Building the Navbar is simple. It’s a Flexbox container with links and unordered list items aligned in a row.

The button, however, is interesting. It used the new TailwindCSS drop shadow class which drops a background shadow. (We can also use colored shadows in TailwindCSS 3.0+ versions – pretty cool.)


const Hero = ({ onClick }) => { return ( <div className="relative z-10 flex flex-col md:flex-row mt-10 items-center max-w-6xl justify-evenly mx-auto"> <div className="md:w-1/3 mb-20 md:mb-0 mx-10"> <h1 className=" text-white font-bold text-5xl mb-10"> Integrate{" "} <span className="bg-clip-text text-transparent bg-gradient-to-r from-pink-500 to-violet-500"> payments </span>{" "} in less than 10 minutes. </h1> <p className="text-sm text-gray-300 font-light tracking-wide w-[300px] mb-10"> Learn how to integrate a Payment Gateway with your Next.js and React application. </p> <div className="bg-gradient-to-r from-[#3e4044] to-[#1D2328] p-[1px] rounded-md mb-4"> <button onClick={onClick} className="bg-gradient-to-r from-[#2E3137] to-[#1D2328] rounded-md w-full py-4 shadow-xl drop-shadow-2xl text-gray-300 font-bold" > Purchase Now! </button> </div> <div className="bg-gradient-to-r from-[#3e4044] to-[#1D2328] p-[1px] rounded-md"> <button className="bg-gradient-to-r from-[#1D2328] to-[#1D2328] rounded-md w-full py-4 shadow-sm drop-shadow-sm text-gray-400 font-light"> Read Blog </button> </div> </div> {/* <div className="w-2/3 bg-white flex-shrink-0 relative"> */} <img className="w-full md:w-[36rem] h-full" alt="stripe payment from undraw" src="/payments.svg" /> {/* </div> */} </div> );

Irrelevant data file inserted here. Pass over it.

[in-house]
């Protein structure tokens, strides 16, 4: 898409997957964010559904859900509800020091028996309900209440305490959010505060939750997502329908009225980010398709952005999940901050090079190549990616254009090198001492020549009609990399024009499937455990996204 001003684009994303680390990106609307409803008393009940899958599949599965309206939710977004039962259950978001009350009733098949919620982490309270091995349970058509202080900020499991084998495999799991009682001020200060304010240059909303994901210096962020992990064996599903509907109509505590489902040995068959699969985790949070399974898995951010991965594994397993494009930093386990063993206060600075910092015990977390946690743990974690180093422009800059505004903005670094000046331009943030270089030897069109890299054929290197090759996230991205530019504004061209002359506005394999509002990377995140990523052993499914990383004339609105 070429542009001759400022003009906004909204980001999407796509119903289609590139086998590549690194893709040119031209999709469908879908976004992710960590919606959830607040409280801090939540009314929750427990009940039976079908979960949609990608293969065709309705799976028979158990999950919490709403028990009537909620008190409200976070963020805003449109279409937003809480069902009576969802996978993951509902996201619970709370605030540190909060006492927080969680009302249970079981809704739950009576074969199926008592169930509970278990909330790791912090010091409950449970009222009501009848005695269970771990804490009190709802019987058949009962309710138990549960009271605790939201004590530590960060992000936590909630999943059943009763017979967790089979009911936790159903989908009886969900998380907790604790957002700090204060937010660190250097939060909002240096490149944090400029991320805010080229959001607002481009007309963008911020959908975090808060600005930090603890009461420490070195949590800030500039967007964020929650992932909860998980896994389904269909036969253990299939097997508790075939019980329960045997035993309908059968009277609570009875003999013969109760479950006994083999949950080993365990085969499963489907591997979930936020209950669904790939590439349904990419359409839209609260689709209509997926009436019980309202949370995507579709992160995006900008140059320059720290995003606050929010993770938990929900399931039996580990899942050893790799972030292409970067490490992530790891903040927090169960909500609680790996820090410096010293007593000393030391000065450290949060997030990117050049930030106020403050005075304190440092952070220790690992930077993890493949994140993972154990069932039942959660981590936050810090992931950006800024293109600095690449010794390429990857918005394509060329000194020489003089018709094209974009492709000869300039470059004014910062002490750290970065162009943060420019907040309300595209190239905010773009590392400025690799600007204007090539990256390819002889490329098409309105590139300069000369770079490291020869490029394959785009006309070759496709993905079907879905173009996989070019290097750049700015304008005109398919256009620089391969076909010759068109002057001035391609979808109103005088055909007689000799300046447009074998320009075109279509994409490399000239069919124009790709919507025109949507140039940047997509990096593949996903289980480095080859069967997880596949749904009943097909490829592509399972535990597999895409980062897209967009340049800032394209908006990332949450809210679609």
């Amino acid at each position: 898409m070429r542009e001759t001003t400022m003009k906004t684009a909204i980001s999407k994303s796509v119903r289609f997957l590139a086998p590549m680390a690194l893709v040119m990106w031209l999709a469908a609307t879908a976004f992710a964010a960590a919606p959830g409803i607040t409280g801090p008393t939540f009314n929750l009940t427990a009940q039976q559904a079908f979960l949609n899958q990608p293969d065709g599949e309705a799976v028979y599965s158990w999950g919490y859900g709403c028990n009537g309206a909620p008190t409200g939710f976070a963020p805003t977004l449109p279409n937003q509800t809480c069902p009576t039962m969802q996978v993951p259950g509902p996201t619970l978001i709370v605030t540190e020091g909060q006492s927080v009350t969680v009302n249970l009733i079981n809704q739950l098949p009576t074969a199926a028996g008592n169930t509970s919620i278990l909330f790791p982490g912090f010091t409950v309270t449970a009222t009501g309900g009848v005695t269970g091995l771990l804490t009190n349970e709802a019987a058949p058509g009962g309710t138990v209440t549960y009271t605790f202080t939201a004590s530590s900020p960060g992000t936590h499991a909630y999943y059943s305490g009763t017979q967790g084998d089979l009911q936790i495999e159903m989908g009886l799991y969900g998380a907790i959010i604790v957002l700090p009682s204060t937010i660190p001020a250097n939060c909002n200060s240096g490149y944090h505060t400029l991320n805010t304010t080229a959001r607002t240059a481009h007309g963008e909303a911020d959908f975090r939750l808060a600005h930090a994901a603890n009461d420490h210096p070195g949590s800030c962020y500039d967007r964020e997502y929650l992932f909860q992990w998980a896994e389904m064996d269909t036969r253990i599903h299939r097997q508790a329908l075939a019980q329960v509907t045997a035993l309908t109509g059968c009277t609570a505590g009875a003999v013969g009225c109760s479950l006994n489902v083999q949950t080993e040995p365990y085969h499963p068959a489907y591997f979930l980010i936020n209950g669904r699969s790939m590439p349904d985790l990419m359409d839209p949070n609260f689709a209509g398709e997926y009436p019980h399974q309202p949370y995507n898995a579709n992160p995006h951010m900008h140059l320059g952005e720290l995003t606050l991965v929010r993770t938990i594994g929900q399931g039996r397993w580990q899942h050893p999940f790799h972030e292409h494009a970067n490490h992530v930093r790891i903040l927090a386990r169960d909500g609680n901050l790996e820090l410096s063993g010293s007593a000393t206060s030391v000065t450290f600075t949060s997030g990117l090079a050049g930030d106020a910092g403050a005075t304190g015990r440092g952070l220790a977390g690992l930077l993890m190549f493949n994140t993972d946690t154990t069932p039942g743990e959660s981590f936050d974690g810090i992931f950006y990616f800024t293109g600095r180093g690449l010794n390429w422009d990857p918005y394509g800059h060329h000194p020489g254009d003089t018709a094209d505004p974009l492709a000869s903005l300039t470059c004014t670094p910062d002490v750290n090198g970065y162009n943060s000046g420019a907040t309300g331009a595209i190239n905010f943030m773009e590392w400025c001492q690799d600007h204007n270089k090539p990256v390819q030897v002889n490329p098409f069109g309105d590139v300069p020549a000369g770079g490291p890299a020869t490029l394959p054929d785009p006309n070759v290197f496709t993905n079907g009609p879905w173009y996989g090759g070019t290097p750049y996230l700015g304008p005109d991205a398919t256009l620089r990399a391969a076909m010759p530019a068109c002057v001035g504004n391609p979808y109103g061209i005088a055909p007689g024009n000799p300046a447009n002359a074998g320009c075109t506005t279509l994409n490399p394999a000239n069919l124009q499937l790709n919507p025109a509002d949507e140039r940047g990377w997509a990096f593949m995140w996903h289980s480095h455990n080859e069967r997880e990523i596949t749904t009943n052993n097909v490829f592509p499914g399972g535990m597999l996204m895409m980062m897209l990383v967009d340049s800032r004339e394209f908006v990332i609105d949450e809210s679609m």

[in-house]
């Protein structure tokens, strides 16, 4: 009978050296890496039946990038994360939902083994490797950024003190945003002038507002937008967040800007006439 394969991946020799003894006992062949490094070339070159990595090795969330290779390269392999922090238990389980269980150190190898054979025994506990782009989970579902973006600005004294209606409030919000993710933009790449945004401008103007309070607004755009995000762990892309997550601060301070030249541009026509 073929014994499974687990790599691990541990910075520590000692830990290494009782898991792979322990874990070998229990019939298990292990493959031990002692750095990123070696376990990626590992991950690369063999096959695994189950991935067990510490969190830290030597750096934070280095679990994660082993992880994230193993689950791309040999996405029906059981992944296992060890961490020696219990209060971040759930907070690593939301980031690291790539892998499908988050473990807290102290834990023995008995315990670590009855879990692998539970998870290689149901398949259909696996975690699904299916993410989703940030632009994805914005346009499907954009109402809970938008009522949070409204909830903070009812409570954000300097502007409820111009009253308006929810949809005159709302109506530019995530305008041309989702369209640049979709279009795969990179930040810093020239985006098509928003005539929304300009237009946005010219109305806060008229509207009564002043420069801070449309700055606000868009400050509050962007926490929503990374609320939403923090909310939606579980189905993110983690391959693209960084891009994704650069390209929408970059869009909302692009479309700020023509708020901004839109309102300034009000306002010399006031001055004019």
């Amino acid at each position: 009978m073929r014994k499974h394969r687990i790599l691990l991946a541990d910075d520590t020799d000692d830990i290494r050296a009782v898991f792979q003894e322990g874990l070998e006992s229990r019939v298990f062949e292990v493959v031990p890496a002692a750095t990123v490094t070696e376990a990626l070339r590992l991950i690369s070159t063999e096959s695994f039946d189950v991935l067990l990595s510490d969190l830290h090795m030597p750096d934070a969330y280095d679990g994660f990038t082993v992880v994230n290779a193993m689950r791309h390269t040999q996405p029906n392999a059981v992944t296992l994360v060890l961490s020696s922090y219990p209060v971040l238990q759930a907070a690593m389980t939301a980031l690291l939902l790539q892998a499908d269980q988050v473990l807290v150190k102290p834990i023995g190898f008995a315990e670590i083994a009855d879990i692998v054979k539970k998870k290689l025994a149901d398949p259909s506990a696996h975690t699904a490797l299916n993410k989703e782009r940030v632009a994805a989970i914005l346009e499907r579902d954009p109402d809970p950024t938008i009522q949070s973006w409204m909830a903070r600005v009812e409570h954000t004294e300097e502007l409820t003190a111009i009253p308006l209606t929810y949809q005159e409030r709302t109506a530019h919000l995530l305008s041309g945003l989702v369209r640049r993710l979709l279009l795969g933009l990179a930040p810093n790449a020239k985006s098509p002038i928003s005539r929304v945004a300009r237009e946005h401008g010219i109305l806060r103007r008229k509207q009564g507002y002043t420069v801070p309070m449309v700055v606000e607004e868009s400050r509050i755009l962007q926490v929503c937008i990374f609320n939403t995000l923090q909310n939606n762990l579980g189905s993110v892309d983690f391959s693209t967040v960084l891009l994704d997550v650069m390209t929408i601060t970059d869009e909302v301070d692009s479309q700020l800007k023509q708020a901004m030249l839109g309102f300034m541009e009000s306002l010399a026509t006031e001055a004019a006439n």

The hero section contains our Purchase Now button which will initialise the payments for us (we’ll look at the implementation in the next section).

The layout contains two sections: the Left section contains all the text and the Right Section contains a large image (taken from Undraw, a free and open source illustrations website).